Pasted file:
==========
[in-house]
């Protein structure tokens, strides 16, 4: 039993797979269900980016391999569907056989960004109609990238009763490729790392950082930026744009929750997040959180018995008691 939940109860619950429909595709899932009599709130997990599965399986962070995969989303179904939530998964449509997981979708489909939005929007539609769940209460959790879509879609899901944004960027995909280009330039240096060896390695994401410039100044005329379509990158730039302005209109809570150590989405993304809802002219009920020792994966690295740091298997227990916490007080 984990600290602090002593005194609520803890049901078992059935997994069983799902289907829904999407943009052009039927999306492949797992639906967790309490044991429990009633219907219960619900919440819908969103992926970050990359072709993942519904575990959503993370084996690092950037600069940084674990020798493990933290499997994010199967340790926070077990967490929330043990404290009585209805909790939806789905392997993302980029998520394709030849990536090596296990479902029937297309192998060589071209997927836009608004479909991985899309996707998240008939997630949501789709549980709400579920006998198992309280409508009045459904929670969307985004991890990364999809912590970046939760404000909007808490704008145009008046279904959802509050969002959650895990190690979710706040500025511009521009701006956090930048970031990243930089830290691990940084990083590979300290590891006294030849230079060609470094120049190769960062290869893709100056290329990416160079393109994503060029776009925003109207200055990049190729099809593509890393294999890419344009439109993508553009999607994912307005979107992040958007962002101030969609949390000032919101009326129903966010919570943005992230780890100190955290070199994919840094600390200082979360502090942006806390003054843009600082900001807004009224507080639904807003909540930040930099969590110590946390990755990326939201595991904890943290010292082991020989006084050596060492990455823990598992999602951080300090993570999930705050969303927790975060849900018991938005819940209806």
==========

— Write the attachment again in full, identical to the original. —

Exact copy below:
[in-house]
């Protein structure tokens, strides 16, 4: 039993797979269900980016391999569907056989960004109609990238009763490729790392950082930026744009929750997040959180018995008691 939940109860619950429909595709899932009599709130997990599965399986962070995969989303179904939530998964449509997981979708489909939005929007539609769940209460959790879509879609899901944004960027995909280009330039240096060896390695994401410039100044005329379509990158730039302005209109809570150590989405993304809802002219009920020792994966690295740091298997227990916490007080 984990600290602090002593005194609520803890049901078992059935997994069983799902289907829904999407943009052009039927999306492949797992639906967790309490044991429990009633219907219960619900919440819908969103992926970050990359072709993942519904575990959503993370084996690092950037600069940084674990020798493990933290499997994010199967340790926070077990967490929330043990404290009585209805909790939806789905392997993302980029998520394709030849990536090596296990479902029937297309192998060589071209997927836009608004479909991985899309996707998240008939997630949501789709549980709400579920006998198992309280409508009045459904929670969307985004991890990364999809912590970046939760404000909007808490704008145009008046279904959802509050969002959650895990190690979710706040500025511009521009701006956090930048970031990243930089830290691990940084990083590979300290590891006294030849230079060609470094120049190769960062290869893709100056290329990416160079393109994503060029776009925003109207200055990049190729099809593509890393294999890419344009439109993508553009999607994912307005979107992040958007962002101030969609949390000032919101009326129903966010919570943005992230780890100190955290070199994919840094600390200082979360502090942006806390003054843009600082900001807004009224507080639904807003909540930040930099969590110590946390990755990326939201595991904890943290010292082991020989006084050596060492990455823990598992999602951080300090993570999930705050969303927790975060849900018991938005819940209806």